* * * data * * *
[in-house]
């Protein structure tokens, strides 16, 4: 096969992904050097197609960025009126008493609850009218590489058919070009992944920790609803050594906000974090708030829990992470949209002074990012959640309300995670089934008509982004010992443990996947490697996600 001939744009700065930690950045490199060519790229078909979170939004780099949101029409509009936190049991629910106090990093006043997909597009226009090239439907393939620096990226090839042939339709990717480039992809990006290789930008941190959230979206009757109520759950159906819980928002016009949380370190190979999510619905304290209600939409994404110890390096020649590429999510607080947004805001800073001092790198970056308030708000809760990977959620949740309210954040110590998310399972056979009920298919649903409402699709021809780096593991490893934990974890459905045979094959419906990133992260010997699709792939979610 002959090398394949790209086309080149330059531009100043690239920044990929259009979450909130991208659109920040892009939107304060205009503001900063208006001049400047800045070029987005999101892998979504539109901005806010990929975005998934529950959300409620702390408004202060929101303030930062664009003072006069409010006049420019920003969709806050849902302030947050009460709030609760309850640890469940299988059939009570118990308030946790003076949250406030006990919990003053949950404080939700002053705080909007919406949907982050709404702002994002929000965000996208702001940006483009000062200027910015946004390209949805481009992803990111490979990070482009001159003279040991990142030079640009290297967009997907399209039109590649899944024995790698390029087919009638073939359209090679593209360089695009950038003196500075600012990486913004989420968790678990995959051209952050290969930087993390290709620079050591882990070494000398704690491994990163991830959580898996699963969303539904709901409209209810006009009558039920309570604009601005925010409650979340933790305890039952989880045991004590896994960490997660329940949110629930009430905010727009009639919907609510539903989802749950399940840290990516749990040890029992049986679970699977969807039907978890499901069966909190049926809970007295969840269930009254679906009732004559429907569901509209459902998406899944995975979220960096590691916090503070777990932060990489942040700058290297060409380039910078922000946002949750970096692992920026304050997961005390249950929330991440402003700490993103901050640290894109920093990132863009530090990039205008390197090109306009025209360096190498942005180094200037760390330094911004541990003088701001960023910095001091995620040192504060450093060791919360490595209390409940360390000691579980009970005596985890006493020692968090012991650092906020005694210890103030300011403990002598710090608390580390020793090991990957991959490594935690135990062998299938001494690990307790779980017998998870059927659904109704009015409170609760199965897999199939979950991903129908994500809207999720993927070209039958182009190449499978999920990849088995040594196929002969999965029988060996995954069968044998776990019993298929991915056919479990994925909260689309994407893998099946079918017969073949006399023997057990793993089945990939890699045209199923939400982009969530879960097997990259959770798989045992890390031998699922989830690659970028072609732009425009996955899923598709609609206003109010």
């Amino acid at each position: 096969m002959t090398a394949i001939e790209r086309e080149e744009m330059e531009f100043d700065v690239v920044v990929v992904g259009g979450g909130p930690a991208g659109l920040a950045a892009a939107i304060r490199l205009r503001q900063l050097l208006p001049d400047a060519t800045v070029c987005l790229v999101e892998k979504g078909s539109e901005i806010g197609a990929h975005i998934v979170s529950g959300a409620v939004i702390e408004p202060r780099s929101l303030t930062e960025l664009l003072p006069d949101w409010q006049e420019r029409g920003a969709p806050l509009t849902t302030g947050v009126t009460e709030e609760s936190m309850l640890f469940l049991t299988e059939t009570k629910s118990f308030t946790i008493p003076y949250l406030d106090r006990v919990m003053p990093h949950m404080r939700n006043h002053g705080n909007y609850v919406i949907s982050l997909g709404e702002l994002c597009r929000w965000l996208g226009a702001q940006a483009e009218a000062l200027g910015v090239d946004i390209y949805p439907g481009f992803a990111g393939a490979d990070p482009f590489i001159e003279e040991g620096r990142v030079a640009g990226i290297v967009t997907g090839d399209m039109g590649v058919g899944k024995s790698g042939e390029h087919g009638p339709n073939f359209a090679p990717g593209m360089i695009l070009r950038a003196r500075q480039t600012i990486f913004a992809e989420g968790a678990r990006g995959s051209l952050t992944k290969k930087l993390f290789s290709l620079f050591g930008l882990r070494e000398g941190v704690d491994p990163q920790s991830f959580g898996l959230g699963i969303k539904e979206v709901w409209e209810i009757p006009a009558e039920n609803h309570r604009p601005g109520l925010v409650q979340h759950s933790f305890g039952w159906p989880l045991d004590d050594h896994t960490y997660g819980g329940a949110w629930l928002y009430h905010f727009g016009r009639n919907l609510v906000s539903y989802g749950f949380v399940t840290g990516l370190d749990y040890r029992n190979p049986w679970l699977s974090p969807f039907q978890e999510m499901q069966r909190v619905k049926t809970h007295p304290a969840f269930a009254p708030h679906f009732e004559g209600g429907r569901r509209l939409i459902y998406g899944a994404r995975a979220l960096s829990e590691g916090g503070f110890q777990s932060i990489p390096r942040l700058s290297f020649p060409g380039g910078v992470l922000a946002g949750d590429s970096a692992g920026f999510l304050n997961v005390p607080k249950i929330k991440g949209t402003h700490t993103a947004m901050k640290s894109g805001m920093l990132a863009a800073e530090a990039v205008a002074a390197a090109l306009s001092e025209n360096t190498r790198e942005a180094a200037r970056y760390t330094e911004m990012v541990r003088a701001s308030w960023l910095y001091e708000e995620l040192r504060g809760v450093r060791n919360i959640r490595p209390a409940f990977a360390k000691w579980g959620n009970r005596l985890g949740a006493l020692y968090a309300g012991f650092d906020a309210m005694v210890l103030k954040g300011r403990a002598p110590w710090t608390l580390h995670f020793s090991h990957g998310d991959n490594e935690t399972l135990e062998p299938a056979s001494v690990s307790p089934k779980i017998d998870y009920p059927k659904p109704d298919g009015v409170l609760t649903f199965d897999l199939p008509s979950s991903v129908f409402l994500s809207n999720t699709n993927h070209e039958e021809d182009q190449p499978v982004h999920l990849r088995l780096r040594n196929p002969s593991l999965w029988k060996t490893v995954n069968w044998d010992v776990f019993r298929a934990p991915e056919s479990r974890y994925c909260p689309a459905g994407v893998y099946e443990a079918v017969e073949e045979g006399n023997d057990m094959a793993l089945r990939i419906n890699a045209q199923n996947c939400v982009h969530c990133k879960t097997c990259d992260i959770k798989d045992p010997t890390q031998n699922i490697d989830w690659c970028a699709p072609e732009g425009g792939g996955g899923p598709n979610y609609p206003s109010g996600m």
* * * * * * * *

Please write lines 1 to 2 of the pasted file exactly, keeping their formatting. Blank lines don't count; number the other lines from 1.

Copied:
[in-house]
């Protein structure tokens, strides 16, 4: 096969992904050097197609960025009126008493609850009218590489058919070009992944920790609803050594906000974090708030829990992470949209002074990012959640309300995670089934008509982004010992443990996947490697996600 001939744009700065930690950045490199060519790229078909979170939004780099949101029409509009936190049991629910106090990093006043997909597009226009090239439907393939620096990226090839042939339709990717480039992809990006290789930008941190959230979206009757109520759950159906819980928002016009949380370190190979999510619905304290209600939409994404110890390096020649590429999510607080947004805001800073001092790198970056308030708000809760990977959620949740309210954040110590998310399972056979009920298919649903409402699709021809780096593991490893934990974890459905045979094959419906990133992260010997699709792939979610 002959090398394949790209086309080149330059531009100043690239920044990929259009979450909130991208659109920040892009939107304060205009503001900063208006001049400047800045070029987005999101892998979504539109901005806010990929975005998934529950959300409620702390408004202060929101303030930062664009003072006069409010006049420019920003969709806050849902302030947050009460709030609760309850640890469940299988059939009570118990308030946790003076949250406030006990919990003053949950404080939700002053705080909007919406949907982050709404702002994002929000965000996208702001940006483009000062200027910015946004390209949805481009992803990111490979990070482009001159003279040991990142030079640009290297967009997907399209039109590649899944024995790698390029087919009638073939359209090679593209360089695009950038003196500075600012990486913004989420968790678990995959051209952050290969930087993390290709620079050591882990070494000398704690491994990163991830959580898996699963969303539904709901409209209810006009009558039920309570604009601005925010409650979340933790305890039952989880045991004590896994960490997660329940949110629930009430905010727009009639919907609510539903989802749950399940840290990516749990040890029992049986679970699977969807039907978890499901069966909190049926809970007295969840269930009254679906009732004559429907569901509209459902998406899944995975979220960096590691916090503070777990932060990489942040700058290297060409380039910078922000946002949750970096692992920026304050997961005390249950929330991440402003700490993103901050640290894109920093990132863009530090990039205008390197090109306009025209360096190498942005180094200037760390330094911004541990003088701001960023910095001091995620040192504060450093060791919360490595209390409940360390000691579980009970005596985890006493020692968090012991650092906020005694210890103030300011403990002598710090608390580390020793090991990957991959490594935690135990062998299938001494690990307790779980017998998870059927659904109704009015409170609760199965897999199939979950991903129908994500809207999720993927070209039958182009190449499978999920990849088995040594196929002969999965029988060996995954069968044998776990019993298929991915056919479990994925909260689309994407893998099946079918017969073949006399023997057990793993089945990939890699045209199923939400982009969530879960097997990259959770798989045992890390031998699922989830690659970028072609732009425009996955899923598709609609206003109010």